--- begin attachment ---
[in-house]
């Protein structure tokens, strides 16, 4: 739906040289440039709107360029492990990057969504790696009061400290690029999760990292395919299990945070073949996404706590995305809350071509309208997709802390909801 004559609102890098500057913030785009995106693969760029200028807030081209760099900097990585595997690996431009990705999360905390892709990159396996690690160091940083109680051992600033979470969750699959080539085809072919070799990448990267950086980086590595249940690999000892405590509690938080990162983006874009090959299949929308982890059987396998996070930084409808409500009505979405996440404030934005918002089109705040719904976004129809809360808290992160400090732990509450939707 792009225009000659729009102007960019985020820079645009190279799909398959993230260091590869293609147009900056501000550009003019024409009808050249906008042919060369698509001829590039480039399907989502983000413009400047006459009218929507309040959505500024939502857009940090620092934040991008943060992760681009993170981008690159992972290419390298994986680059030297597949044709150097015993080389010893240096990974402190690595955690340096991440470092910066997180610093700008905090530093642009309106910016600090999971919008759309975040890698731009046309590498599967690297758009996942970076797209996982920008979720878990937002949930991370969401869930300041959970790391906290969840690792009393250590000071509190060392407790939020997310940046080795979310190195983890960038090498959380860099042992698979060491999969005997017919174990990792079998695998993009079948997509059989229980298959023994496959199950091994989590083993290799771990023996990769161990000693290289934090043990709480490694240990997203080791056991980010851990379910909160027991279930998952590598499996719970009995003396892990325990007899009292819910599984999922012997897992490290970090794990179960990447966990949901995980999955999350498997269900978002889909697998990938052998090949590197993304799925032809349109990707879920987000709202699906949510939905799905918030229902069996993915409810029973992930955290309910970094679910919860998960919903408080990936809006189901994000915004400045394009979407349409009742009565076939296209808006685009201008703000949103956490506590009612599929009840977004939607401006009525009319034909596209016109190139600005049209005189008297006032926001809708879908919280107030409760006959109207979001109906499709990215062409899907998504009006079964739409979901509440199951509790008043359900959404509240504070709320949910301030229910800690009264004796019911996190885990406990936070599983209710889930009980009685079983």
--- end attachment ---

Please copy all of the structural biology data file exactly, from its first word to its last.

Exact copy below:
[in-house]
């Protein structure tokens, strides 16, 4: 739906040289440039709107360029492990990057969504790696009061400290690029999760990292395919299990945070073949996404706590995305809350071509309208997709802390909801 004559609102890098500057913030785009995106693969760029200028807030081209760099900097990585595997690996431009990705999360905390892709990159396996690690160091940083109680051992600033979470969750699959080539085809072919070799990448990267950086980086590595249940690999000892405590509690938080990162983006874009090959299949929308982890059987396998996070930084409808409500009505979405996440404030934005918002089109705040719904976004129809809360808290992160400090732990509450939707 792009225009000659729009102007960019985020820079645009190279799909398959993230260091590869293609147009900056501000550009003019024409009808050249906008042919060369698509001829590039480039399907989502983000413009400047006459009218929507309040959505500024939502857009940090620092934040991008943060992760681009993170981008690159992972290419390298994986680059030297597949044709150097015993080389010893240096990974402190690595955690340096991440470092910066997180610093700008905090530093642009309106910016600090999971919008759309975040890698731009046309590498599967690297758009996942970076797209996982920008979720878990937002949930991370969401869930300041959970790391906290969840690792009393250590000071509190060392407790939020997310940046080795979310190195983890960038090498959380860099042992698979060491999969005997017919174990990792079998695998993009079948997509059989229980298959023994496959199950091994989590083993290799771990023996990769161990000693290289934090043990709480490694240990997203080791056991980010851990379910909160027991279930998952590598499996719970009995003396892990325990007899009292819910599984999922012997897992490290970090794990179960990447966990949901995980999955999350498997269900978002889909697998990938052998090949590197993304799925032809349109990707879920987000709202699906949510939905799905918030229902069996993915409810029973992930955290309910970094679910919860998960919903408080990936809006189901994000915004400045394009979407349409009742009565076939296209808006685009201008703000949103956490506590009612599929009840977004939607401006009525009319034909596209016109190139600005049209005189008297006032926001809708879908919280107030409760006959109207979001109906499709990215062409899907998504009006079964739409979901509440199951509790008043359900959404509240504070709320949910301030229910800690009264004796019911996190885990406990936070599983209710889930009980009685079983």